From Christine Perfetti’s talk at UI18 (2013), link here
A brilliant user testing idea:
- Find some users who are actively seeking to solve the problem your product is designed to solve
- Give them cash to actually buy your product and see what happens
- One team did this and only 5% of users bought it–the product’s website was far less effective than the team thought. There were many usage problems unconnected to the specific feature being developed. Even installing the product was a problem for users–the product team changed their website to automatically install the product (rather than making users go through an installation process) and instantly saw conversions go up by 20%.
Use 5 second tests to see how quickly your content is apparent to users. If possible, test two significantly different versions as the comparison may yield extra insights. Discover if users quickly understand:
- What site is this?
- What does it help me accomplish?
- What action can I perform here?
A delightful product:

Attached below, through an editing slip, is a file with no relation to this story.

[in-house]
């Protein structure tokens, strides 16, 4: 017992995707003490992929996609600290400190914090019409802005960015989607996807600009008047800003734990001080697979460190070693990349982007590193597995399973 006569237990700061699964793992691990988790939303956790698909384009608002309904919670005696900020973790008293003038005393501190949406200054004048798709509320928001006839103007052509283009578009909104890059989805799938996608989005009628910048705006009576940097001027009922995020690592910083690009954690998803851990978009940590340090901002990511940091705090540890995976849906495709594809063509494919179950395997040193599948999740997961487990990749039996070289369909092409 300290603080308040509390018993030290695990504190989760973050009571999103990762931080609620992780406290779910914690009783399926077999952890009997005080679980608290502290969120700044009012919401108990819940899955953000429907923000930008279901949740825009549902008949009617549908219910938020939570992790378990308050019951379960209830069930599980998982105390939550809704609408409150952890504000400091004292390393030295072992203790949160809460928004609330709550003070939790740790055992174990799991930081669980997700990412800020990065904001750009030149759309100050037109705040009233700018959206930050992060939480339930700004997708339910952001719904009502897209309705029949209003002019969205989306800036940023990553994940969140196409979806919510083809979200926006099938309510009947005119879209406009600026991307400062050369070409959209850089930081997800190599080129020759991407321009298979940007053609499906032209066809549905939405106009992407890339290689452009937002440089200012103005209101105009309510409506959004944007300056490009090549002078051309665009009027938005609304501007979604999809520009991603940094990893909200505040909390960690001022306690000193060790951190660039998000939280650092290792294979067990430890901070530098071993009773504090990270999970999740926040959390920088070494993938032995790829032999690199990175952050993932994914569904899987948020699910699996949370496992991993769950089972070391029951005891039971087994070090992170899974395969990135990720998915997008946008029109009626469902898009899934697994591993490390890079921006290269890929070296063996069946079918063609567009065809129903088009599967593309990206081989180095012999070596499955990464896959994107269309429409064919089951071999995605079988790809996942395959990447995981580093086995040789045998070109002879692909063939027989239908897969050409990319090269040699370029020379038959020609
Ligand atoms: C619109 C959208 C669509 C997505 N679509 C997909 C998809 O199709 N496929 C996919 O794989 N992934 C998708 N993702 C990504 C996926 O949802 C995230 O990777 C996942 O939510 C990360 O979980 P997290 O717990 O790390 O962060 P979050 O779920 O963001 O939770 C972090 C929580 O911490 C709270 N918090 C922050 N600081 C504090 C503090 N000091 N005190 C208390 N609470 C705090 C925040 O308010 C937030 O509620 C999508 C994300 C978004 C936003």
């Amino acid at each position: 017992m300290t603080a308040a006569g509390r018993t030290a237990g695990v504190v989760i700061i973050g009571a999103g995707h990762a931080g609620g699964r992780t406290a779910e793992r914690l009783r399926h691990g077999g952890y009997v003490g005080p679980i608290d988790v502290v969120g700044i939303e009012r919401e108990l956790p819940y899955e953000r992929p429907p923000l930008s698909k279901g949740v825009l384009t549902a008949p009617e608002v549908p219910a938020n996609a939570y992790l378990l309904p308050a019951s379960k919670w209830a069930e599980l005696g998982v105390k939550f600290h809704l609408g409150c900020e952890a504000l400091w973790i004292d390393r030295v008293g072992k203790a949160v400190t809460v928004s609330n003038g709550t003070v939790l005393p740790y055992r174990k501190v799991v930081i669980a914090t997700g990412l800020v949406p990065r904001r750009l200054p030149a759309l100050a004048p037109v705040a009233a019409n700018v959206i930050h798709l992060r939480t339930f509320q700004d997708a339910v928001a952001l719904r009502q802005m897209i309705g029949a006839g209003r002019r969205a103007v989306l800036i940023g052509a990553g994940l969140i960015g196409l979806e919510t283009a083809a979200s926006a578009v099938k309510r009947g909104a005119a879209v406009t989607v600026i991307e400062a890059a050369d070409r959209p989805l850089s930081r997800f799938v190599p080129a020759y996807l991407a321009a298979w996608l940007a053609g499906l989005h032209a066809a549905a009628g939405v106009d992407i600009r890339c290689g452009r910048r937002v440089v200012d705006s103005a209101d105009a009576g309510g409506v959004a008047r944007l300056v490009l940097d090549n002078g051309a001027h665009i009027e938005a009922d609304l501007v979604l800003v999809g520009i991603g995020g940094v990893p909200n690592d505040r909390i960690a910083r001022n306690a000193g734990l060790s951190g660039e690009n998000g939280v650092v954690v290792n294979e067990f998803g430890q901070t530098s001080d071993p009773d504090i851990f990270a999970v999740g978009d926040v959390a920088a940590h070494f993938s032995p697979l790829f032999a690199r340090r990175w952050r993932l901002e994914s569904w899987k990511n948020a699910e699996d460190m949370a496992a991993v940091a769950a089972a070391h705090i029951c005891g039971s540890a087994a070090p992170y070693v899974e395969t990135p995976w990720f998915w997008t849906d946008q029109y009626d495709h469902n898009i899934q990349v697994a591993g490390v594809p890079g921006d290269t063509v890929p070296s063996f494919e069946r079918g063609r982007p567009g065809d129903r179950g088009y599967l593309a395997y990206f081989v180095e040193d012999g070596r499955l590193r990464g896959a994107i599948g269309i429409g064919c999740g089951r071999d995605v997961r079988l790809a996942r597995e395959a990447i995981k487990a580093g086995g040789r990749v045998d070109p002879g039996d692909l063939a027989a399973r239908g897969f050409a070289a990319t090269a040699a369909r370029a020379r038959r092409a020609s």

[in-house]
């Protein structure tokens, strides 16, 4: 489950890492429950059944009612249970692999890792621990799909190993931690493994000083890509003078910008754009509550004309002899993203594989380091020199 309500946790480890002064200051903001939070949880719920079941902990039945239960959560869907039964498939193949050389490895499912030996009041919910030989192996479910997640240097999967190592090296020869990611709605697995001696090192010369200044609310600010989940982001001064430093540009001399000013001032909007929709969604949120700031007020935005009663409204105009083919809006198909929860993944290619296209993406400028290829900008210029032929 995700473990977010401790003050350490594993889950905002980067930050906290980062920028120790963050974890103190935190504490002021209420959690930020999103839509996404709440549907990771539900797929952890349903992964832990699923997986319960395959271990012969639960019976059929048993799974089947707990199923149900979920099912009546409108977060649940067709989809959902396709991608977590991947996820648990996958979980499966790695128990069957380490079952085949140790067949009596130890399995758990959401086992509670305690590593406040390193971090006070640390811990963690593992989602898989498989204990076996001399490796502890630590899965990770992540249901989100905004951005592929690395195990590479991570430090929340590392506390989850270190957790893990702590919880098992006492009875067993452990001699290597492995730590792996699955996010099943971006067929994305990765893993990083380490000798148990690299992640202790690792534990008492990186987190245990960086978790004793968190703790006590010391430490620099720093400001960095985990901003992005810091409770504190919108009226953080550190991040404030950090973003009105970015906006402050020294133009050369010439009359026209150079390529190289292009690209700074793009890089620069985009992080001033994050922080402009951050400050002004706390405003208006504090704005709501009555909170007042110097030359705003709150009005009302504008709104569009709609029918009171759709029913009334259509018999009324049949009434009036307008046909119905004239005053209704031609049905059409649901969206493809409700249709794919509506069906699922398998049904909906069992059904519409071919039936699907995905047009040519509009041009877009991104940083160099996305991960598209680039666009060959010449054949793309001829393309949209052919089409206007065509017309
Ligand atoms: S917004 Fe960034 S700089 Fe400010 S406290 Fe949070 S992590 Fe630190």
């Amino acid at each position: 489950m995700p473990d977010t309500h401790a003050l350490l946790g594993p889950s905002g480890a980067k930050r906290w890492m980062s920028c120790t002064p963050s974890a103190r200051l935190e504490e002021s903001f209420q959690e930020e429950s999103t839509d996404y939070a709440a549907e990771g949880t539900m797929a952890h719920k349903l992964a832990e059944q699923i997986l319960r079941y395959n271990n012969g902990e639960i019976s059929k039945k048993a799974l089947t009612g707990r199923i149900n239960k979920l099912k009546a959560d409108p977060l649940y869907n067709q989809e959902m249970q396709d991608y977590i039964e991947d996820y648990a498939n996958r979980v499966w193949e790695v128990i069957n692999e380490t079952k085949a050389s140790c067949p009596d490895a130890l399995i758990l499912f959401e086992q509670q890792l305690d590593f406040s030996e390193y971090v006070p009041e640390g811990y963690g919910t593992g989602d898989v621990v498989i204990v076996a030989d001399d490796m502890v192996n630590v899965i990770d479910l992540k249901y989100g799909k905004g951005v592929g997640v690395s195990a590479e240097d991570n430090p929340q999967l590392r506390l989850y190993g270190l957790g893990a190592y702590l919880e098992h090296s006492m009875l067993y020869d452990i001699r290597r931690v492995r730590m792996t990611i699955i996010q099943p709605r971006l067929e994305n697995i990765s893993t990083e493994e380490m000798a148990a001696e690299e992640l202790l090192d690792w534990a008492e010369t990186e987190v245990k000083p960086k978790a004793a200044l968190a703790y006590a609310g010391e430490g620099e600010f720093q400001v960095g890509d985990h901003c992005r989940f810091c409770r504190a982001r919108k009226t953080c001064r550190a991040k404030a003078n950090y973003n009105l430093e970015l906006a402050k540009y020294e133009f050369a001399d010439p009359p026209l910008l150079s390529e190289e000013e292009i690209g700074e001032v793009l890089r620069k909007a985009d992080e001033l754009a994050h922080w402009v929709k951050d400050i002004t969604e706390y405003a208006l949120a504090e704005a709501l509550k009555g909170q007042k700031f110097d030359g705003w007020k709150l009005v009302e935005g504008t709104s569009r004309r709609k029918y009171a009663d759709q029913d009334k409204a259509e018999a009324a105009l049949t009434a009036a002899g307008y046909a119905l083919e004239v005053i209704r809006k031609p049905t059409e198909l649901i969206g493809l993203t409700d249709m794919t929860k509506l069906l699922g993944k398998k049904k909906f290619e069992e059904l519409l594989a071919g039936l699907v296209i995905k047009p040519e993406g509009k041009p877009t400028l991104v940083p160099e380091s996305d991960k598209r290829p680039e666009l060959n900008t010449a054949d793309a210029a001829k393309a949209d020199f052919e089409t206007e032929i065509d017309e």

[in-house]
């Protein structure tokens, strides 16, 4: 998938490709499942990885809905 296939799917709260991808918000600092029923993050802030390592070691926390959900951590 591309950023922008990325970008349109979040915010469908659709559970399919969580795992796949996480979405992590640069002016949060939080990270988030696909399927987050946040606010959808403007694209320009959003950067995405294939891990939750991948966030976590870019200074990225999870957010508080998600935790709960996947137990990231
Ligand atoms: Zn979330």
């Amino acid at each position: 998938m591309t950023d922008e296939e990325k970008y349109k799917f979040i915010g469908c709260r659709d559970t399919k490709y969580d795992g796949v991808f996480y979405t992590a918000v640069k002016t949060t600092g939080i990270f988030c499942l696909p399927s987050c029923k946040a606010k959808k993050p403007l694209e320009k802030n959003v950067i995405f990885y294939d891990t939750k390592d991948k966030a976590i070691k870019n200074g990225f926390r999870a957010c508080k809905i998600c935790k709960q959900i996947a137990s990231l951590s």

- Accomplishes user goals
- Delivers value that goes beyond users’ basic expectations
- Gives users pleasure and joy
Focus on accomplishing user goals rather than product features
Do user testing in the first two weeks with some primary stakeholders–this helps them buy into the process and the product from the beginning
Go out and meet actual users in the field–then quickly release the key learnings to stakeholders. But:
- Make sure stakeholders understand that results from a single user test are NOT necessarily actionable
- Make sure stakeholders understand that single data points will be used to find patterns across multiple users tests
- Use results from testing to update personas and keep the personas fresh and “live”
How to measure success:
- Don’t measure success by number of prototypes made or rounds of user tests run
- Measure success by how user research influences key decisions
- Measure success by how how well stakeholder and user feedback is integrated throughout the entire design process
Co-locating a team is ideal–designers, engineers, product managers all sitting together helps develop trust and collaboration to create a better product
Get stakeholders out on fields calls–meeting actual people using your product really helps stakeholders develop empathy for real users and get insights on:
- Users’ physical environment
- User tasks that haven’t been surfaced by the team
- Pain points and frustrations
- How easy the technology is to use